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5 Ways CFOs Can Implement an Effective Cybersecurity Strategy

  • 5 Ways CFOs Can Implement an Effective Cybersecurity Strategy-

    Be Proactive and Have a Good Offense

    The best defense is a good offense, so it's critical that CFOs routinely run test scenarios to make sure that protective measures are functioning and weaknesses in the structure are addressed. It may not be the best idea to encourage finance teams to attempt to hack their own data, but SAP does recommend partnering with your IT department and letting the experts run some tests. Internal auditors assure management and the board that they are receiving accurate information and ensure structural risks are addressed. By being proactive, CFOs can deter future breaches before they unfold, as well as protect their own personal liability in the event of a breach.

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5 Ways CFOs Can Implement an Effective Cybersecurity Strategy

  • 1 | 2 | 3 | 4 | 5 | 6 | 7
  • 5 Ways CFOs Can Implement an Effective Cybersecurity Strategy-6

    Be Proactive and Have a Good Offense

    The best defense is a good offense, so it's critical that CFOs routinely run test scenarios to make sure that protective measures are functioning and weaknesses in the structure are addressed. It may not be the best idea to encourage finance teams to attempt to hack their own data, but SAP does recommend partnering with your IT department and letting the experts run some tests. Internal auditors assure management and the board that they are receiving accurate information and ensure structural risks are addressed. By being proactive, CFOs can deter future breaches before they unfold, as well as protect their own personal liability in the event of a breach.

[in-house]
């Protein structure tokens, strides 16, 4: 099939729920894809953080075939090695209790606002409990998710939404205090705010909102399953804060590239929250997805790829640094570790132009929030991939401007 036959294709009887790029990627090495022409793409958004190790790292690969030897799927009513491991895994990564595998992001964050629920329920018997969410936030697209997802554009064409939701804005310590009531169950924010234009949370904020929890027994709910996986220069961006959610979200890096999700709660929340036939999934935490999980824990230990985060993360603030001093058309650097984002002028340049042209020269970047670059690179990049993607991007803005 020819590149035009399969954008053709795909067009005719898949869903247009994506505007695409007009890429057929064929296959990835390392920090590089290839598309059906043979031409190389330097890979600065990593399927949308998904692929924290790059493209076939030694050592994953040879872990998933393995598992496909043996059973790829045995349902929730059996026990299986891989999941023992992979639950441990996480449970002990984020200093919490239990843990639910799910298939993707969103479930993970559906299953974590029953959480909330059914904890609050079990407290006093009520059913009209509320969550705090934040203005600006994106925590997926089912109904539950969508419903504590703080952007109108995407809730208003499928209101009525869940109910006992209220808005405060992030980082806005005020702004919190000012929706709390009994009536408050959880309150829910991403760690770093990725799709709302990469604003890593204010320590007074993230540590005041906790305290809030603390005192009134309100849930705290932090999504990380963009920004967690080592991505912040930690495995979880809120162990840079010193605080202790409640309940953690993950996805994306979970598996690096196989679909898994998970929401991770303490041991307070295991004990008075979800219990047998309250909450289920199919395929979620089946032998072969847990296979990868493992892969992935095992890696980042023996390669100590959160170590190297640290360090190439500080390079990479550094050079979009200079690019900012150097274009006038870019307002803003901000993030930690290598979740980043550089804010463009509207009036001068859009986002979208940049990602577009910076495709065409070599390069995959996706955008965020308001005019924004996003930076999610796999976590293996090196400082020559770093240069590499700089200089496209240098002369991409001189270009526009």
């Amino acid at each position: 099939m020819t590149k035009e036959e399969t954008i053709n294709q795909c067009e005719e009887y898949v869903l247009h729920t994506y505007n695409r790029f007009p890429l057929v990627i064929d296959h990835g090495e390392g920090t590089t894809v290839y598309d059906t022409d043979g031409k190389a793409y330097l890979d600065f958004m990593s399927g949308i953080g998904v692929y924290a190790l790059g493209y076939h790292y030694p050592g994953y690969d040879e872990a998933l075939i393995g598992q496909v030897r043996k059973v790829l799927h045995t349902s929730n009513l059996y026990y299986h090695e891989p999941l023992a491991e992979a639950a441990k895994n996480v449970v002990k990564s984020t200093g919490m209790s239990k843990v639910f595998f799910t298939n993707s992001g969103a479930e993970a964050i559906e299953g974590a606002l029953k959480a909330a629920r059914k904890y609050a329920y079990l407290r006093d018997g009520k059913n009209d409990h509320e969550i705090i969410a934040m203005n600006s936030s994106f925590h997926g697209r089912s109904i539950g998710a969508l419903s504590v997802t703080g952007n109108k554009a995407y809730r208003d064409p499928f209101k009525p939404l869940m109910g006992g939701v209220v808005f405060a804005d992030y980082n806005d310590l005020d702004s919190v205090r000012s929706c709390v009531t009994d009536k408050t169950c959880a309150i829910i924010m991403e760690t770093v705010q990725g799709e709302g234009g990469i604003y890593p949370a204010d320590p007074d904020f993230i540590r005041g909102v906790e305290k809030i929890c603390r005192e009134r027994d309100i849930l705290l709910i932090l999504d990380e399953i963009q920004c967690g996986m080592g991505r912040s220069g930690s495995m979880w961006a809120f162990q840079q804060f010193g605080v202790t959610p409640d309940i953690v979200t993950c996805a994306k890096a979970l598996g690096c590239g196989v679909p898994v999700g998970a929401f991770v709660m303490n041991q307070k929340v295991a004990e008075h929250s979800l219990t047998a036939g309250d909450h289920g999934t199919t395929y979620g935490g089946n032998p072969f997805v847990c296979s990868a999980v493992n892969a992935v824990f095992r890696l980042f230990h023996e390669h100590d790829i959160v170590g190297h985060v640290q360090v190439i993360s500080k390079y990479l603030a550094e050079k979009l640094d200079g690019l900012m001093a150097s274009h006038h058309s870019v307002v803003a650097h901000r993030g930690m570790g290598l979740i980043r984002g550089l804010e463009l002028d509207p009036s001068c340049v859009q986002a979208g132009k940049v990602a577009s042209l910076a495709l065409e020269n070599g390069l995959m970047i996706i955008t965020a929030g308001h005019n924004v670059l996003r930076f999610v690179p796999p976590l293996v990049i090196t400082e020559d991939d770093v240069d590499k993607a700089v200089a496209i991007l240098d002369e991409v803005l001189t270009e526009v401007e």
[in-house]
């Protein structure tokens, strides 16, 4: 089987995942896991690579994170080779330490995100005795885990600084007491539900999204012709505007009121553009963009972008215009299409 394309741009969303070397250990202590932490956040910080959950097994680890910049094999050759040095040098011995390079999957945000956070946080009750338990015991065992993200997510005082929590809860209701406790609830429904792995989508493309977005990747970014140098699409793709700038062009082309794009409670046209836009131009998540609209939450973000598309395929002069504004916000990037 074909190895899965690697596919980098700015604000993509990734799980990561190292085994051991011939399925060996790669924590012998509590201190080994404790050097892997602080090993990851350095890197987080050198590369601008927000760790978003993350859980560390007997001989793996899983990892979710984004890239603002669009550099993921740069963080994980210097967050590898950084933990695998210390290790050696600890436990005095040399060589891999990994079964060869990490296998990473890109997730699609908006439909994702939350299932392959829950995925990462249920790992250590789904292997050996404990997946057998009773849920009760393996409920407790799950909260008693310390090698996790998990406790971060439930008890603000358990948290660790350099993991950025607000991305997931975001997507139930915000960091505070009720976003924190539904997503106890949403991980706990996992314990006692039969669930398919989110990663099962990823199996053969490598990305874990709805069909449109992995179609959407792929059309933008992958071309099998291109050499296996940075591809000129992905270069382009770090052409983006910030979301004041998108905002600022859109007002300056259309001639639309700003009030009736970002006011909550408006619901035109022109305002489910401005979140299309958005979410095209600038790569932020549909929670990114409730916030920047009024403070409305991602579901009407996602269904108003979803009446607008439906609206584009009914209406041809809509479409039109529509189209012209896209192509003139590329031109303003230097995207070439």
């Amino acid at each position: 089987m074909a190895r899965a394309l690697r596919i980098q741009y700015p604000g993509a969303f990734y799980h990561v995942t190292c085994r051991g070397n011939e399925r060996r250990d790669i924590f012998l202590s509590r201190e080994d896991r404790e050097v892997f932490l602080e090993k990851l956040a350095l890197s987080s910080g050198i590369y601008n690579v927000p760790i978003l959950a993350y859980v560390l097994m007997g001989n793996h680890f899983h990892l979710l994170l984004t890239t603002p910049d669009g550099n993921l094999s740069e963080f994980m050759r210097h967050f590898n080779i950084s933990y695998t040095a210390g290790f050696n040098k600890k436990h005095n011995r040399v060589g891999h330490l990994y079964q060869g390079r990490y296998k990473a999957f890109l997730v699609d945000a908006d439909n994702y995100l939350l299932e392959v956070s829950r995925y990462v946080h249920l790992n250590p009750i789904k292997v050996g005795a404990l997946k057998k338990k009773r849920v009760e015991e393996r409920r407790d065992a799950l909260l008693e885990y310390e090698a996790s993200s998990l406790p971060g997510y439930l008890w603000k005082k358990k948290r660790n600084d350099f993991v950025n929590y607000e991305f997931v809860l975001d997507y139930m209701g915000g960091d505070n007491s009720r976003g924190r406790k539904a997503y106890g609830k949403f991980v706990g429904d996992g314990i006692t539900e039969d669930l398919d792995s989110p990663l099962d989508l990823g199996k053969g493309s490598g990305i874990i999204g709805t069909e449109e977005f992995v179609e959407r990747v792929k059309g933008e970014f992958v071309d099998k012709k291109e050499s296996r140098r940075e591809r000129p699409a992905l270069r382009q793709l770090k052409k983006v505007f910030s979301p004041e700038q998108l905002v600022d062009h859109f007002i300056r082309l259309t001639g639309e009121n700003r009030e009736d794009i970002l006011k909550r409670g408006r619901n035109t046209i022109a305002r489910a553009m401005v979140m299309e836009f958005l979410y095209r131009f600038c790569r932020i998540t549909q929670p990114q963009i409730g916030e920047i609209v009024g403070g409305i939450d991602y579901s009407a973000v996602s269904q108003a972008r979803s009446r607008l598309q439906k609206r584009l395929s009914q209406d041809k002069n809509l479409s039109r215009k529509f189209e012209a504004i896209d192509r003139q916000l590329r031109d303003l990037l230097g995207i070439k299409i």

In today's digital world, cybersecurity is an issue that is top of mind for every company. Whether it's worrying about the malware threat from employees chasing Pokemon around the office, to large-scale breaches such as that seen with Wendy's earlier this year, executives face a greater challenge than ever in ensuring that data is protected in the enterprise.

While cybersecurity concerns are widespread, finance remains one of the most vulnerable areas for malicious attacks. In fact, a recent report from Deloitte noted that U.S. financial services companies lost on average $23.6 million from cybersecurity breaches in 2013 – the highest average loss across all industries. Information is the new sinew of war – beyond customer information, a company's internal assets are also at risk, from financial and strategic plans to employees' personal data and so on. An attack on this data (either for leakage, manipulation, ransom or other malicious intent) could seriously endanger CFO relationships and trust with a number of important parties. It could also lead to business disruptions and loss of market share, not to mention potentially hefty fines.

In this slideshow, Thack Brown, global head for SAP's Line of Business Finance, has identified five ways organizations -- in particular CFOs – can stay ahead when it comes to cybersecurity.